Celebrating Summer at the 125th Street Farmers' Market

Plums and peaches

The 125th Street Farmers' Market is one of the best places to be this time of year. The summer growing season peaks in late July into August, so the market is bursting with the vibrant colors and aromas of produce like tomatoes, peaches, eggplant, beans, plums, and corn. The market also features all kinds of treats including grass-fed meats, hard cider, free-range eggs, jewelry, natural body products, fresh breads, and informational tents for alternative energy sources. There's also fantastic live music courtesy of Red Rooster Harlem, Ginny's Supper Club, and Harlem Community Development Corporation.

There's a whole lotta goodness in this slice of Harlem!

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Farmers' markets are fantastic because they offer such unique produce. Sure, you can purchase your typical apples and carrots, but interesting plants like cranberry beans (above), green plums, or yellow string beans (below) are also available at a fair price.

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The 125th Street Farmers' Market is a project of Governor Cuomo's FreshConnect initiative to bring fresh food from New York farms to underserved communities throughout New York. Almost 1.5 million New Yorkers live in an area with limited grocery store access, also known as "food deserts." FreshConnect aims to combat this problem through the "FreshConnect Checks" program. The project provides a $2 rebate check for every $5 in SNAP benefits (formerly known as "Food Stamps") spent at the market. This means that everyone can have access to local, sustainably-grown, delicious food.

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What we love here at Marcus Samuelsson Group about farmers' markets is how they connect us to nature. We live in New York City  surrounded by concrete instead of soil, skyscrapers instead of trees. Sometimes we forget there's a whole natural world out there! Farmers' markets connect us to the environment in a very tangible and delicious way. We're reminded of how scrumptious seasonal produce can be.

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We hope to see you at the 125th Street Farmers' Market on Tuesdays through November 25, 2104 from 10 am to 7 pm, rain or shine on the corner of 125th Street and Adam Clayton Powell, Jr. Blvd.!

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What's in Season, Right Now: 10 Recipes

seasonal, summer, farmers market, Red Rooster Harlem

With the first day of Autumn coming up soon, we actually still have an abundance of summer produce late into the month of September. This month, farmers markets are still packed to the rim with summer produce and to hold onto the taste of summer a little longer, there are plenty of recipes to be treasured. In the month of September apples, blueberries, corn, cucumbers, grapes, peppers, plums, pears, raspberries, and tomatoes are all in season, and the menu at Red Rooster Harlem highlights several of these ingredients with Chili Cucumbers, Sweet Corn Soup, and Summer Pasta with crushed tomatoes. If you can't make it to Red Rooster this week, you can still enjoy eating seasonally with these 10 recipes to make with what's in season right now.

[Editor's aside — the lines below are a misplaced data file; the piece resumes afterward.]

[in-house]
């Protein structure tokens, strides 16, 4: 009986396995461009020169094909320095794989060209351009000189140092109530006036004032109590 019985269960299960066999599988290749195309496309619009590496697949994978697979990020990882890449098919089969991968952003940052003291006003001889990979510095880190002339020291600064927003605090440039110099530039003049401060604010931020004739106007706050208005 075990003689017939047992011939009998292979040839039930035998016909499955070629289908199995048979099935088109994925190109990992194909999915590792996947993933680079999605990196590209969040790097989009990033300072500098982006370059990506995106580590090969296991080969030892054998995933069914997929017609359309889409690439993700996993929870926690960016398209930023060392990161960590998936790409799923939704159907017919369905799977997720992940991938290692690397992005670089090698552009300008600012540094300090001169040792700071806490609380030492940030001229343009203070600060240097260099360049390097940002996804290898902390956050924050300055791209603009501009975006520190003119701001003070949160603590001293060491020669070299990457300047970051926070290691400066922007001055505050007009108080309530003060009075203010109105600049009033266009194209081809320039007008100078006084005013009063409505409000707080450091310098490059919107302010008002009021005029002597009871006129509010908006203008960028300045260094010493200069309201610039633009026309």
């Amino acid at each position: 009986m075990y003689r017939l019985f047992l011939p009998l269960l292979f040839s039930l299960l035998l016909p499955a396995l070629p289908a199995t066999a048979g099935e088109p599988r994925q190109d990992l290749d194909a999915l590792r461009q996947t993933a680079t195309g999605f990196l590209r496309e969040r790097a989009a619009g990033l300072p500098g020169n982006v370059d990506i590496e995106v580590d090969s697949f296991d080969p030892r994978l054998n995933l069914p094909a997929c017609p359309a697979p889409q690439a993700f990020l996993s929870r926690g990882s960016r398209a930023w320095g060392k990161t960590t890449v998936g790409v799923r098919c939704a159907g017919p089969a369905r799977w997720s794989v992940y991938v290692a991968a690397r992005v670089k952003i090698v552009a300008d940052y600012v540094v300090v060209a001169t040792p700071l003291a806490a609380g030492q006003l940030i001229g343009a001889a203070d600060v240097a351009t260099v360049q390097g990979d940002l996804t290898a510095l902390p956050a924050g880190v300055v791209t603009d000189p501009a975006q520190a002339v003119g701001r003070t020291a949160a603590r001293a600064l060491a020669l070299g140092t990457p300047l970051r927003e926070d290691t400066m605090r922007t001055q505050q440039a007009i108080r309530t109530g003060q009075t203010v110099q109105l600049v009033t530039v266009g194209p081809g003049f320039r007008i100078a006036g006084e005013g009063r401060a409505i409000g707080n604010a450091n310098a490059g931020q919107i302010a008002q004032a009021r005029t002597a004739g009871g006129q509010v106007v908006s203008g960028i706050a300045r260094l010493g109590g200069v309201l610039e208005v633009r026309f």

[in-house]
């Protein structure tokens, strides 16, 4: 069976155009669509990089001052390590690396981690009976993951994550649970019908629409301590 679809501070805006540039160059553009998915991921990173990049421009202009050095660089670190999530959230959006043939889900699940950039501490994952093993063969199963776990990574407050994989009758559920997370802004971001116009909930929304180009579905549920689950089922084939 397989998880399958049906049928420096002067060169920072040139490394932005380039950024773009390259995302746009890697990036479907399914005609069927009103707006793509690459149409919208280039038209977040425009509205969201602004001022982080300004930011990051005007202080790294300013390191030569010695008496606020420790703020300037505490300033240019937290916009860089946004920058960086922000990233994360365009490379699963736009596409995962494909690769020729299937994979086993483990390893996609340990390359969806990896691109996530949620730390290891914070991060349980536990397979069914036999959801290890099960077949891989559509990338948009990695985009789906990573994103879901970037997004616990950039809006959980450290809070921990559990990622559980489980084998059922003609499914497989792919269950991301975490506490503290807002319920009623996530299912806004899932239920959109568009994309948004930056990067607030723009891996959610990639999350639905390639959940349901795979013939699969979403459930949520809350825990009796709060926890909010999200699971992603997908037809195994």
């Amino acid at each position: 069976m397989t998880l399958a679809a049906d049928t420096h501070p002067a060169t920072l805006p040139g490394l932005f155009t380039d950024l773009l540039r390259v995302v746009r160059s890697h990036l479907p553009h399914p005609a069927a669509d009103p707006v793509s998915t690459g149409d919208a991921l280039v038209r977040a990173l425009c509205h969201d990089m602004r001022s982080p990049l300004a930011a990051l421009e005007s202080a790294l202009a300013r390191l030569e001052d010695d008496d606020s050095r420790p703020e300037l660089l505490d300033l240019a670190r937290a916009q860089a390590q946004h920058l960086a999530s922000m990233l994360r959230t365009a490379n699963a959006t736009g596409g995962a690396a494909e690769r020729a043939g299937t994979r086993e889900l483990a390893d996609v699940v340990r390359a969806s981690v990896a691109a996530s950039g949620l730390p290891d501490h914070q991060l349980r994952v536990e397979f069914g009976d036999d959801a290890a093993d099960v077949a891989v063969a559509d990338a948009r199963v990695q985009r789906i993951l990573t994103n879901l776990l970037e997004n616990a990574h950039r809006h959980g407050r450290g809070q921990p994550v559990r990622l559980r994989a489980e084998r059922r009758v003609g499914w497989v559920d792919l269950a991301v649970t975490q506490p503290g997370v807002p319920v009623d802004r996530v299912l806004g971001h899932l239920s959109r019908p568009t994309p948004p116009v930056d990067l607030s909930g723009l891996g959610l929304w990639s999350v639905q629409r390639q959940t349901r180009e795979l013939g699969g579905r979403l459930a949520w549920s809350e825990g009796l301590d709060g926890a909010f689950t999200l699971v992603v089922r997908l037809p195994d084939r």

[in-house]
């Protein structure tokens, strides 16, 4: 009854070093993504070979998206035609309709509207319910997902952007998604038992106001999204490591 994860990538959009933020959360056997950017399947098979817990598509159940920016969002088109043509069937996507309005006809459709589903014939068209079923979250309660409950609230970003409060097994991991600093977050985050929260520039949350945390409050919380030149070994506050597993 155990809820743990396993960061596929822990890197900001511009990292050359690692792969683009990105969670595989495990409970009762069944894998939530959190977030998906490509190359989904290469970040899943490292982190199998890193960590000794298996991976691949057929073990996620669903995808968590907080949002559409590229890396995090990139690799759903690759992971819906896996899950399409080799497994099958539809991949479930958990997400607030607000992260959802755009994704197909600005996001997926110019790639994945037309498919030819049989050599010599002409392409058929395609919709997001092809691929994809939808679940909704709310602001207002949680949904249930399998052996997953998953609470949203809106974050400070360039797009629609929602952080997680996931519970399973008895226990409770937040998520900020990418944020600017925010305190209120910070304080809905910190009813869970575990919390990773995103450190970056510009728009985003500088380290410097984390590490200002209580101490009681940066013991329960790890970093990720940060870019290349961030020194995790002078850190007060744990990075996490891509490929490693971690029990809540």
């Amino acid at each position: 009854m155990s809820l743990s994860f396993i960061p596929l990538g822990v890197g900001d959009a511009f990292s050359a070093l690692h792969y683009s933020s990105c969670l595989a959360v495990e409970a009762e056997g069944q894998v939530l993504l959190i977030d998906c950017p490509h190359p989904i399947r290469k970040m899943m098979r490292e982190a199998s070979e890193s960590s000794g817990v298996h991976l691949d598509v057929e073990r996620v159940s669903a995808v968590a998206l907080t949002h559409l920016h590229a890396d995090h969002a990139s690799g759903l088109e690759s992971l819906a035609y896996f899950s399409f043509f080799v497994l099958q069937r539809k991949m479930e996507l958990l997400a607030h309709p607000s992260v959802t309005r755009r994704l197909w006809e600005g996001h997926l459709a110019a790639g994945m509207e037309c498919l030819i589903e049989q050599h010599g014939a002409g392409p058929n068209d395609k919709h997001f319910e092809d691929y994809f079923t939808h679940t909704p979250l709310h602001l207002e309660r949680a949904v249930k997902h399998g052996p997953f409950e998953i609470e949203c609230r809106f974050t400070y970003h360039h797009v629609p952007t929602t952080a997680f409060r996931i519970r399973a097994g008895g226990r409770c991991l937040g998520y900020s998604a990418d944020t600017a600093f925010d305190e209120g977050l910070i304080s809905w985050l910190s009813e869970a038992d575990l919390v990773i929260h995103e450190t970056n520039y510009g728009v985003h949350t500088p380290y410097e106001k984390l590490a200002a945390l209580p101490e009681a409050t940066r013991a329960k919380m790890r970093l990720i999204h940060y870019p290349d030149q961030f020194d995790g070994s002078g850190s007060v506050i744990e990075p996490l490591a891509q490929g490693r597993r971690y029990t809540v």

A Labor Day Seafood Boil at Red Rooster

Labor Day, holiday, seafood, crab boil, Red Rooster, Harlem, restaurant

The countdown has began for the last few days of summer. While we dread the cold weather that awaits us, there are still a few warm days ahead and a few meals thats we can savor in the mean time. One of my favorite ways to wish summer a fair well and have a great Labor Day weekend, is with a seafood boil. A large pot heavily seasoned, full of the best that summer has to offer, including seafood, is a great way to close out the season. A seafood boil is also a great way to roll up your sleeves and have a good time with friends and family over a perfect meal. The Harlem Chowder for 2 at Red Rooster Harlem is a great way to also enjoy a end of summer seafood boil, without cooking. But how do you create a successful seafood boil? Here are a few tips for the perfect end of summer feast! 

Flavor Profiles: 

Although food is at its best when it is fresh and in season, and seafood has great flavor of its own, the cooking liquid for a seafood boil is essential. The cooking liquid has to be overly seasoned and heavily flavorful, due to the fact that it needs to cook a lot of seafood and vegetables that will essentially water down the initial flavor. You want the flavoring liquid to permeate and season all of your ingredients. A classic crab boil seasoning, or Old Bay seasoning, is always a great flavoring when making a seafood boil. Other flavor add-ins can include beer, wine, spices such as bay leaves, chili flakes and peppercorns, and also flavored salts.

Photo: ethan.john

Ingredient Checklist: 

A end of summer seafood boil is a great way to use up all of your farmers market produce. Fresh corn, potatoes, a head of garlic and smoked sausage are the stars in a classic crab boil. What's great about a seafood boil is that there are no set ingredients or options, and variations should always be encouraged. Whether clams and white shrimp are on sale, you have some extra baby red potatoes laying around, or you just purchased a fresh mound of corn at your local farmers market, a seafood boil doesn't have to be costly, and everyone can get something that they enjoy eating.